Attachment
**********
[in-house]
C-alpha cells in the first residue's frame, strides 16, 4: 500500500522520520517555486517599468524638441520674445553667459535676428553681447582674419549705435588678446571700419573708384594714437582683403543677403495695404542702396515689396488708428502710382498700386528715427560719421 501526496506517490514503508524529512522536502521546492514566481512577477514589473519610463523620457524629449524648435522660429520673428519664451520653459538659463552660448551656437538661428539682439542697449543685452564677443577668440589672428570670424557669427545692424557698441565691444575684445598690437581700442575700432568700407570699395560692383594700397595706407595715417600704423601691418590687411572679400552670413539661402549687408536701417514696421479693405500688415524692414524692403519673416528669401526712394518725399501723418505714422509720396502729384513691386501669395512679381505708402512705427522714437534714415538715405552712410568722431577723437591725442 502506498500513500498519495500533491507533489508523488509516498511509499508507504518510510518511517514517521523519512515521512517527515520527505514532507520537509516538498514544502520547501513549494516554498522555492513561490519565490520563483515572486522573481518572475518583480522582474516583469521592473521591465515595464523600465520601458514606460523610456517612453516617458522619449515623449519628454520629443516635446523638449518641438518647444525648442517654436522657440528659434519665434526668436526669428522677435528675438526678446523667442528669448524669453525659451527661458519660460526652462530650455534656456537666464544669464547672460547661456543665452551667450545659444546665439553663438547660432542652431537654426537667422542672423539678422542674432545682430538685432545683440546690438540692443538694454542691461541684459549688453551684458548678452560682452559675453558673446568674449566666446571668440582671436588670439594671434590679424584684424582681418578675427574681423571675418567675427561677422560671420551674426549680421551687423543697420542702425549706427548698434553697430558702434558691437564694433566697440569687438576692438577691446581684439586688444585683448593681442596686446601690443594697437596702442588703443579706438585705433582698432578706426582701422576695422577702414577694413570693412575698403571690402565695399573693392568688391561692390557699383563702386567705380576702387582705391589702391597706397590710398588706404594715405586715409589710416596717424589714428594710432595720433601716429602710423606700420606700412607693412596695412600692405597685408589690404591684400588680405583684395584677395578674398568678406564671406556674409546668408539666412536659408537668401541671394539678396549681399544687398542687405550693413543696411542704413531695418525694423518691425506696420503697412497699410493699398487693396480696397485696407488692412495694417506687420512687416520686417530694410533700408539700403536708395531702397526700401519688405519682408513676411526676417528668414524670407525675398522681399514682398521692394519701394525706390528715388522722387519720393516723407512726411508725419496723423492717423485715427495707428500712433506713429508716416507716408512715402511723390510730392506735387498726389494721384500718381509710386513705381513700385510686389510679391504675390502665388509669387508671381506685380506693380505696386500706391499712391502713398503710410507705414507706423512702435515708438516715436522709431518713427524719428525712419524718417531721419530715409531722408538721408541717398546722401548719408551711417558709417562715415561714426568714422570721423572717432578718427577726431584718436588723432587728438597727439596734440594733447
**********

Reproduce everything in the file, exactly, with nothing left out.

[in-house]
C-alpha cells in the first residue's frame, strides 16, 4: 500500500522520520517555486517599468524638441520674445553667459535676428553681447582674419549705435588678446571700419573708384594714437582683403543677403495695404542702396515689396488708428502710382498700386528715427560719421 501526496506517490514503508524529512522536502521546492514566481512577477514589473519610463523620457524629449524648435522660429520673428519664451520653459538659463552660448551656437538661428539682439542697449543685452564677443577668440589672428570670424557669427545692424557698441565691444575684445598690437581700442575700432568700407570699395560692383594700397595706407595715417600704423601691418590687411572679400552670413539661402549687408536701417514696421479693405500688415524692414524692403519673416528669401526712394518725399501723418505714422509720396502729384513691386501669395512679381505708402512705427522714437534714415538715405552712410568722431577723437591725442 502506498500513500498519495500533491507533489508523488509516498511509499508507504518510510518511517514517521523519512515521512517527515520527505514532507520537509516538498514544502520547501513549494516554498522555492513561490519565490520563483515572486522573481518572475518583480522582474516583469521592473521591465515595464523600465520601458514606460523610456517612453516617458522619449515623449519628454520629443516635446523638449518641438518647444525648442517654436522657440528659434519665434526668436526669428522677435528675438526678446523667442528669448524669453525659451527661458519660460526652462530650455534656456537666464544669464547672460547661456543665452551667450545659444546665439553663438547660432542652431537654426537667422542672423539678422542674432545682430538685432545683440546690438540692443538694454542691461541684459549688453551684458548678452560682452559675453558673446568674449566666446571668440582671436588670439594671434590679424584684424582681418578675427574681423571675418567675427561677422560671420551674426549680421551687423543697420542702425549706427548698434553697430558702434558691437564694433566697440569687438576692438577691446581684439586688444585683448593681442596686446601690443594697437596702442588703443579706438585705433582698432578706426582701422576695422577702414577694413570693412575698403571690402565695399573693392568688391561692390557699383563702386567705380576702387582705391589702391597706397590710398588706404594715405586715409589710416596717424589714428594710432595720433601716429602710423606700420606700412607693412596695412600692405597685408589690404591684400588680405583684395584677395578674398568678406564671406556674409546668408539666412536659408537668401541671394539678396549681399544687398542687405550693413543696411542704413531695418525694423518691425506696420503697412497699410493699398487693396480696397485696407488692412495694417506687420512687416520686417530694410533700408539700403536708395531702397526700401519688405519682408513676411526676417528668414524670407525675398522681399514682398521692394519701394525706390528715388522722387519720393516723407512726411508725419496723423492717423485715427495707428500712433506713429508716416507716408512715402511723390510730392506735387498726389494721384500718381509710386513705381513700385510686389510679391504675390502665388509669387508671381506685380506693380505696386500706391499712391502713398503710410507705414507706423512702435515708438516715436522709431518713427524719428525712419524718417531721419530715409531722408538721408541717398546722401548719408551711417558709417562715415561714426568714422570721423572717432578718427577726431584718436588723432587728438597727439596734440594733447